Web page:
By acknowledging someone passing on the street, you are not only benefiting from all the great physiological effects of this, but you are connecting with others...and that benefits them too.  A sense of community is built on social connection.  Good health is the product of a wide variety of practices...not just running and eating carrots.  Good health comes from emotional awareness, social connection, intellectual challenges, and a sense of being a small part of something bigger (i.e. spirituality).  This isn't just bumper sticker bullshit, this is firmly stated in decades of research  (it just doesn't have a half naked, beautiful 12 year old on the cover and empty promises to get our attention). What frustrates me more than anything is the runner, triathlete, or anyone engaged in sport specialization that believes what they do is better or healthier than the person walking 30 minutes a day with friends while enjoying a good belly laugh.  They are truly doing themselves harm and a disservice as they chart their miles and drink their Gatorade (sorry...I realize I am stereotyping...it saves me time that way).
It's too bad the media, medical system, and programs related to "health" and weight loss don't address all the components of health.  If living a long, healthy, and full life is important to you avoid the overidentification of one component (i.e. a focus on training for distance fitness events) and put together a health and fitness program that respects all of the components.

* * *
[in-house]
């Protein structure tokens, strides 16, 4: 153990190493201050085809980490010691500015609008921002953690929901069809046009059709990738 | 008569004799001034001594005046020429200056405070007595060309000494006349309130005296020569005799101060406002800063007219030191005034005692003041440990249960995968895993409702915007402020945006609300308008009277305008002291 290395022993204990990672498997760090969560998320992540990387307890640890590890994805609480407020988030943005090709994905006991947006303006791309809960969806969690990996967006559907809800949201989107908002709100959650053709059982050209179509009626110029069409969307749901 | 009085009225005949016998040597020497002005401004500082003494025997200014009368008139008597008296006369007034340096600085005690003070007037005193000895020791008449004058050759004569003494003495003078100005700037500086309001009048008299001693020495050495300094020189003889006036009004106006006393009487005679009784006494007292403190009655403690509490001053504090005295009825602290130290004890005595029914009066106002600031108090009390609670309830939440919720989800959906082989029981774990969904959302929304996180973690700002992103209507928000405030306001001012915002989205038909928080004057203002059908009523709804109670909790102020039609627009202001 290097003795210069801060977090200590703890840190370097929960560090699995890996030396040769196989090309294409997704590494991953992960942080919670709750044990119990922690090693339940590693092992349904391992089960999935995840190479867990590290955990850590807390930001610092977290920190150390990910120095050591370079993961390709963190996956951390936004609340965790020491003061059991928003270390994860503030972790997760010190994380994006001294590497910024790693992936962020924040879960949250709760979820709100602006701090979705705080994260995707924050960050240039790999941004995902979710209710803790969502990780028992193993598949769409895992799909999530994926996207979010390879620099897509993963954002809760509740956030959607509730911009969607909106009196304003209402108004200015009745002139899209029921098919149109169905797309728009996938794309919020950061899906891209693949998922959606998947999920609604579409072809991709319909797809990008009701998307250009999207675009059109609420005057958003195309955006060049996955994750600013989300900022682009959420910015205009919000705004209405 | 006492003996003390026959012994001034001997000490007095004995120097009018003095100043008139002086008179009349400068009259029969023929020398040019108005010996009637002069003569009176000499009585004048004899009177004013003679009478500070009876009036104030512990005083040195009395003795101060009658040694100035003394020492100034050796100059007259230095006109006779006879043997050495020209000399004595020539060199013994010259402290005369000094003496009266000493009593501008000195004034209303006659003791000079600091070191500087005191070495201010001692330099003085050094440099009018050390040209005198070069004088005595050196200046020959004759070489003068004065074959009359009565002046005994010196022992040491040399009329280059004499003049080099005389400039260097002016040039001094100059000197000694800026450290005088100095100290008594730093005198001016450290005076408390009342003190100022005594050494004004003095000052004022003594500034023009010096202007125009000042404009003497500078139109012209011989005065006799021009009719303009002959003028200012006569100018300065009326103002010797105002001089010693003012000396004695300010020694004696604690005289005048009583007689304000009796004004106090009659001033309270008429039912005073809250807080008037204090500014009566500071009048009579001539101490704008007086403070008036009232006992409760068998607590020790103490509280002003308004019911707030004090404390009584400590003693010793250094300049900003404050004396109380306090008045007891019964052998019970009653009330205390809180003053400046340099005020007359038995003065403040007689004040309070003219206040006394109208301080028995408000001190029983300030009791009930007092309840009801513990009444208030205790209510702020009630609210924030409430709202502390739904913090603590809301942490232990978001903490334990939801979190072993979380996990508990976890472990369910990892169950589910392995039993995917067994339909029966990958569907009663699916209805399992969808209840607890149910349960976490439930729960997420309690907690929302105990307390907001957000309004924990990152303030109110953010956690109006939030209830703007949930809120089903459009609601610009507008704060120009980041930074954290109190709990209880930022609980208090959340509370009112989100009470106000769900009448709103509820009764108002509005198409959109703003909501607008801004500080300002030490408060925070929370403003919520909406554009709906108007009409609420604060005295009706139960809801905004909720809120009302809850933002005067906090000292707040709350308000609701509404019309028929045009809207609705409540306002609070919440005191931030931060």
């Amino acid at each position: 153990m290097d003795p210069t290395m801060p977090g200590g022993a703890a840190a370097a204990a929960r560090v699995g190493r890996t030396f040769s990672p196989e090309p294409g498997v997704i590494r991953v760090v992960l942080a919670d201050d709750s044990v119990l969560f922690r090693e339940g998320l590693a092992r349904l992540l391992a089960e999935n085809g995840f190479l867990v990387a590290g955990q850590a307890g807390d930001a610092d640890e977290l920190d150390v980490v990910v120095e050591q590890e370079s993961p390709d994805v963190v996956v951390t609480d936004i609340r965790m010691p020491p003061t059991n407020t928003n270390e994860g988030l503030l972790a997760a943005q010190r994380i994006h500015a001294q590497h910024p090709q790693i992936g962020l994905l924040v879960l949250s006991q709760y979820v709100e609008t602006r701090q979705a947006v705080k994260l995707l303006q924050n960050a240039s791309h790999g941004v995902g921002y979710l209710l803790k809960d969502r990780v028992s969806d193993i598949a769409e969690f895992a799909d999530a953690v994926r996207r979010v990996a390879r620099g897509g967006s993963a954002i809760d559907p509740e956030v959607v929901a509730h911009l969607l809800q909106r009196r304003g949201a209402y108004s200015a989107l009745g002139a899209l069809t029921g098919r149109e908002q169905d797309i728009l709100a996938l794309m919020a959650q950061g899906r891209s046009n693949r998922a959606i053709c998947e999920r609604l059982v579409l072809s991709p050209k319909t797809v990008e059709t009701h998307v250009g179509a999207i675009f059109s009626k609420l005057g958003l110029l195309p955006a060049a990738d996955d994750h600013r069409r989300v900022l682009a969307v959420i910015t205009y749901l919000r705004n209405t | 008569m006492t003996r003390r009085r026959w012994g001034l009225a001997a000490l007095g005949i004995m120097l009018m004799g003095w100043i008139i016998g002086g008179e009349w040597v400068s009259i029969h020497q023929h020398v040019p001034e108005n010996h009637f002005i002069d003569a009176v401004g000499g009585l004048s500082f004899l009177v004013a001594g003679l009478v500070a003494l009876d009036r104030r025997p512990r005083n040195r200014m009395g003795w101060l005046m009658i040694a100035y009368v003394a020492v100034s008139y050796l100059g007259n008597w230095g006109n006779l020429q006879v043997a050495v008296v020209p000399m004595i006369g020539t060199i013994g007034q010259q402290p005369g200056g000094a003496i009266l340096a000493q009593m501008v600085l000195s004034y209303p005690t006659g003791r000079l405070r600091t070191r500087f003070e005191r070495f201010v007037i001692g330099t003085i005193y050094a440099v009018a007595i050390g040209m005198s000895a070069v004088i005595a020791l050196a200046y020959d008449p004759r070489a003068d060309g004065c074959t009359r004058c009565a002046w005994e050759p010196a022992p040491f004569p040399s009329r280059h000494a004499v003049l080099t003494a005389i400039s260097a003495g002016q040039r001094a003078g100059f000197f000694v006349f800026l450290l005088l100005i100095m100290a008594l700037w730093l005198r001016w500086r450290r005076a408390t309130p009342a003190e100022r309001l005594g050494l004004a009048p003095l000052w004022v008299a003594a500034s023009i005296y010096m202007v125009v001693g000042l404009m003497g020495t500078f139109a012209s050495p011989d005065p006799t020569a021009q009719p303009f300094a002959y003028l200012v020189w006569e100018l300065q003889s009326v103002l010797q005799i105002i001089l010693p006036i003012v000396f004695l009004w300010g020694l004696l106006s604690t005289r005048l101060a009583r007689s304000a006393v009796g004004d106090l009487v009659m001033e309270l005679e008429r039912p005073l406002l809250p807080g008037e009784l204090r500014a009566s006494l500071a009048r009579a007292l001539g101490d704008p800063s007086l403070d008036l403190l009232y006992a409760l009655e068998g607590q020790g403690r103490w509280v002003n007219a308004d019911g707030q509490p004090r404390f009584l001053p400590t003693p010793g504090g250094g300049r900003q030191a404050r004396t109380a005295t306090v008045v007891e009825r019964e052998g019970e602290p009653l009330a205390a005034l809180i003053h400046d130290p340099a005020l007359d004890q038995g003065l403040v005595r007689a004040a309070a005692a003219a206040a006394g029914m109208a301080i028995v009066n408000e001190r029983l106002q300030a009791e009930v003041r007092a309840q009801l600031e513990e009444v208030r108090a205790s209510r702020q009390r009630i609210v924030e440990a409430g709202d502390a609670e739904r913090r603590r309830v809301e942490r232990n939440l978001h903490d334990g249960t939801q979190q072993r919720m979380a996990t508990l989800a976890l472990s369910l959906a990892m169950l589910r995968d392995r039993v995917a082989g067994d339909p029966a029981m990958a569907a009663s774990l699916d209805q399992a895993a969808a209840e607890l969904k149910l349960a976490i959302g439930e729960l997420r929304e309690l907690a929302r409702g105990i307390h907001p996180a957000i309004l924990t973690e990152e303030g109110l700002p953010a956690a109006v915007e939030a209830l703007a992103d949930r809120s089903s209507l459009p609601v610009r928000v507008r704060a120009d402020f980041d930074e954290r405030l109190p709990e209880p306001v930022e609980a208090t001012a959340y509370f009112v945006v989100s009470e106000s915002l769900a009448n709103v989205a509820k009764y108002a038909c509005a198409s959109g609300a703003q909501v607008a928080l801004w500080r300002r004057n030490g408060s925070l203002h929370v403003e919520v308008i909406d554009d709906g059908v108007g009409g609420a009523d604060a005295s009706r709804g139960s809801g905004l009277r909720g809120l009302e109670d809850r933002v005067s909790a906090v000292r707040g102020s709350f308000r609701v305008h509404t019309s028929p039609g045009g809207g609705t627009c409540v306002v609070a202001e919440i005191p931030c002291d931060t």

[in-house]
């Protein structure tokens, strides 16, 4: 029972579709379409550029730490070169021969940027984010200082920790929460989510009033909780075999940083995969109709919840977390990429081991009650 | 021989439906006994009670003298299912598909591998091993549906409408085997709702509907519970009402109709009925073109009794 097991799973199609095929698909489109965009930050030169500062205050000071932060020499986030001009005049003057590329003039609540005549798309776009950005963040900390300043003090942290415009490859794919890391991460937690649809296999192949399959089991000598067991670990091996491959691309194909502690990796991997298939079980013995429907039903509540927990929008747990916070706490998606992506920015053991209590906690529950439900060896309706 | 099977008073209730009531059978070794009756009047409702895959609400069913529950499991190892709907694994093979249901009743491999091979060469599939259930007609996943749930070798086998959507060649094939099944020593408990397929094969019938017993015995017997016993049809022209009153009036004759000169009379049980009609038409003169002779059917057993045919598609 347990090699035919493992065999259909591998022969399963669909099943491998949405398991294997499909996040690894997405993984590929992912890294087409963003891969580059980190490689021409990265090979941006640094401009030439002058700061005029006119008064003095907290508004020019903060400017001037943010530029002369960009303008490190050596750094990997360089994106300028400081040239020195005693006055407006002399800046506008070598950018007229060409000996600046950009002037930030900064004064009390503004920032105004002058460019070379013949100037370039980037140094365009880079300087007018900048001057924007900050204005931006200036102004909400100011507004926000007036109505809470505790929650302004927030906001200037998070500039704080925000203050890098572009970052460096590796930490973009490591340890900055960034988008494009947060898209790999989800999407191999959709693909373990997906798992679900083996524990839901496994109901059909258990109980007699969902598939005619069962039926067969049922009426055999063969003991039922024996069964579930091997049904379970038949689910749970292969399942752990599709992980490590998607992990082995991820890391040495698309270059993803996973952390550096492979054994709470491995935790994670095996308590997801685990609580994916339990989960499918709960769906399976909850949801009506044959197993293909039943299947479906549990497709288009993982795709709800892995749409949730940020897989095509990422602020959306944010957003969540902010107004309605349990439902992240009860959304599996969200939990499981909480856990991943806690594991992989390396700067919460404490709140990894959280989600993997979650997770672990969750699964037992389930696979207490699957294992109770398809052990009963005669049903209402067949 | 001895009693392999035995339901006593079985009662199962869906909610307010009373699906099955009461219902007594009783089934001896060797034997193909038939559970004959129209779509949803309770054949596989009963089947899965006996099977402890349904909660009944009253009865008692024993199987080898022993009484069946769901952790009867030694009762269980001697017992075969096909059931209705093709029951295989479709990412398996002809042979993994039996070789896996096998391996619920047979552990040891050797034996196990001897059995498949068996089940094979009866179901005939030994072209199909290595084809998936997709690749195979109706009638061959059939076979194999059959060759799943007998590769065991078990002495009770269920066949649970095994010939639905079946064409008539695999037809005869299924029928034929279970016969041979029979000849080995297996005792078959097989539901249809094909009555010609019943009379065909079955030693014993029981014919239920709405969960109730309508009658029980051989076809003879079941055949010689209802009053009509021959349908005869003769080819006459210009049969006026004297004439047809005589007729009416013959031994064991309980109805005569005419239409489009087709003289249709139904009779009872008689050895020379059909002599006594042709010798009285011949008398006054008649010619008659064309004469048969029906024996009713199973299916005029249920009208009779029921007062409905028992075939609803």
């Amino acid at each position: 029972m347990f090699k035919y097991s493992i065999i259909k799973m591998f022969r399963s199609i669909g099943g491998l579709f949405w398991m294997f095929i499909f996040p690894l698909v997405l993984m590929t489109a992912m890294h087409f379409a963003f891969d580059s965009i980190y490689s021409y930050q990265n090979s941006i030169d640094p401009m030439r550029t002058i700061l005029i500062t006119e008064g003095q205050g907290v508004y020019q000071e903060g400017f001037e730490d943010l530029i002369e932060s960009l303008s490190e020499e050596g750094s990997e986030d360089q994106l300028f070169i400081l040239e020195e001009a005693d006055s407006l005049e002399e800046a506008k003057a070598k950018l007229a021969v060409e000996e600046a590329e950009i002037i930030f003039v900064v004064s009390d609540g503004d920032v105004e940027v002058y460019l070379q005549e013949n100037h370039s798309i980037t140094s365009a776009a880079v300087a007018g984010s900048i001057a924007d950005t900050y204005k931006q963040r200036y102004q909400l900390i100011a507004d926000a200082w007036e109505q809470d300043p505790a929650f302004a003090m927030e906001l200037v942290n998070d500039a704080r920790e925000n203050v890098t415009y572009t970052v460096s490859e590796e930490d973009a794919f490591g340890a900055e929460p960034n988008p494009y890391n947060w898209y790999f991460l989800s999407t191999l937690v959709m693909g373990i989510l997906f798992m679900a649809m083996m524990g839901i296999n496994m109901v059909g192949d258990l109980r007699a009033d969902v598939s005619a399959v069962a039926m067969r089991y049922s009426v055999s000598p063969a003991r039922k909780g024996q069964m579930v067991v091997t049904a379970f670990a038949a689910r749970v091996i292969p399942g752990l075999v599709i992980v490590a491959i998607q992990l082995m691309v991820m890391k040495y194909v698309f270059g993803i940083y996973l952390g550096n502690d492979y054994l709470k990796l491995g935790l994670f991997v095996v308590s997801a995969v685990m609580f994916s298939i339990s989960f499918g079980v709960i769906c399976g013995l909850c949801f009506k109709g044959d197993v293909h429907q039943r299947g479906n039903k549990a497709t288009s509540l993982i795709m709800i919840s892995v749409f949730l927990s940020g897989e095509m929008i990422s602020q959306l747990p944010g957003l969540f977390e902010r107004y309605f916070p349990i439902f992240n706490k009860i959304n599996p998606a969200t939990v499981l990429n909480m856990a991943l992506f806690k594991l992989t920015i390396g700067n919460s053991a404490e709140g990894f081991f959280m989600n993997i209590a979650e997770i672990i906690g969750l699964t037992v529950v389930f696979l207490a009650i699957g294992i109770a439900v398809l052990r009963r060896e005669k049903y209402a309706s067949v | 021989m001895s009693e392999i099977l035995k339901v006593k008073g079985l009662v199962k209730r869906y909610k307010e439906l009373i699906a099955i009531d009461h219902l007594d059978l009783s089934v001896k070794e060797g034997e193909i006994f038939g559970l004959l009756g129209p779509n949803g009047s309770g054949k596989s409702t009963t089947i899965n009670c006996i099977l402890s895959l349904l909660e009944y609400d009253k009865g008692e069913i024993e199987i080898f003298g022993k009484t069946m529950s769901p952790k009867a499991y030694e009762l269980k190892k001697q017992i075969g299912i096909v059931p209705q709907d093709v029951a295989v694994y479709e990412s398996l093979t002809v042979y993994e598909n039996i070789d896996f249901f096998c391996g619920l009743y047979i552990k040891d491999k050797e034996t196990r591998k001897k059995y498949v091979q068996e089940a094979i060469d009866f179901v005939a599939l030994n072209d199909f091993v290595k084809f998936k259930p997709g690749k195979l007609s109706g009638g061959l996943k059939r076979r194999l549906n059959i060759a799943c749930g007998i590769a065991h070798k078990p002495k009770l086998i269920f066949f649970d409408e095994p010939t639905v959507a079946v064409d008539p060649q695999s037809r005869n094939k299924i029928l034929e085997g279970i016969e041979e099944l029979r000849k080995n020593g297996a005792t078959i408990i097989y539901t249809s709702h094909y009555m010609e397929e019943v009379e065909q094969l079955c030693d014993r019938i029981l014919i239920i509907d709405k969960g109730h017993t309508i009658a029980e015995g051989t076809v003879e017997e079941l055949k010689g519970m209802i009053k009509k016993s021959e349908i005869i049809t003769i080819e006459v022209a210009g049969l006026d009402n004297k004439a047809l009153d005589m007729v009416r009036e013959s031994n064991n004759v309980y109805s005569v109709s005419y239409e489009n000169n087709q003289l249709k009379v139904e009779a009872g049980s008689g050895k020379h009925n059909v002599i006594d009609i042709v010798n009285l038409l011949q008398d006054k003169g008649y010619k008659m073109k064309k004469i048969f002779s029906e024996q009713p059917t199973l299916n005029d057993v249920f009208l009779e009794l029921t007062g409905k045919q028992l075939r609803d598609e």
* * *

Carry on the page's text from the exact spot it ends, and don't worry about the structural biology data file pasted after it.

People are always asking me what is the best exercise.  Based on everything I have learned, read, researched, and experienced over the years, I finally have an answer that encompasses most of it.  If you want to reduce your risk of injuries, chronic disease, stress, and depression while enhancing your cardiorespiratory system (all important considerations for a mobile, healthy, and happy old age) while maintaining a strong immune system function.....(drum roll please)....walk for 30 minutes a day, outside, and with a friend.  No flash, no yoga pants or matching shoes required. There's no sexy message or picture of a ripped, emaciated women on the cover. No empty promises have to made here, just walk.

....oh...and say "hi" to those passing you by!
Eddie and Karl provided this wonderful
example of what to do while out in the
community.  Thanks guys!

k

2 comments:

  1. Hi Kathi,

    I couldn't agree with you more! Not only is it hard to get a reciprocal 'hi' from a runner, but walking is still the BEST, most accessible exercise you can do! My husband and I really enjoy getting outside for a walk whenever possible. He is so incensed when people do not reciprocate our greeting. We keep trying though!

    You have probably seen Dr. Mike Evan's (from Toronto) video 23 1/2 hours but just in case here is the link: http://www.evanshealthlab.com/23-and-12-hours/

    Another awesome post Kathi!
    Sara

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  2. Great to hear from you, Sara;

    You and your husband sound like great people! I will try and follow your lead and continue to greet without the expectation of a greeting back.

    I LOVE Dr. Evan's clip. I believe I refer to it in my most recent post. I show it in the courses I teach. It always creates discussion. Thanks for the reference though. If you have anything else, let me know.

    Again, I appreciate hearing from you and the time you take to write your thoughtful comments.

    K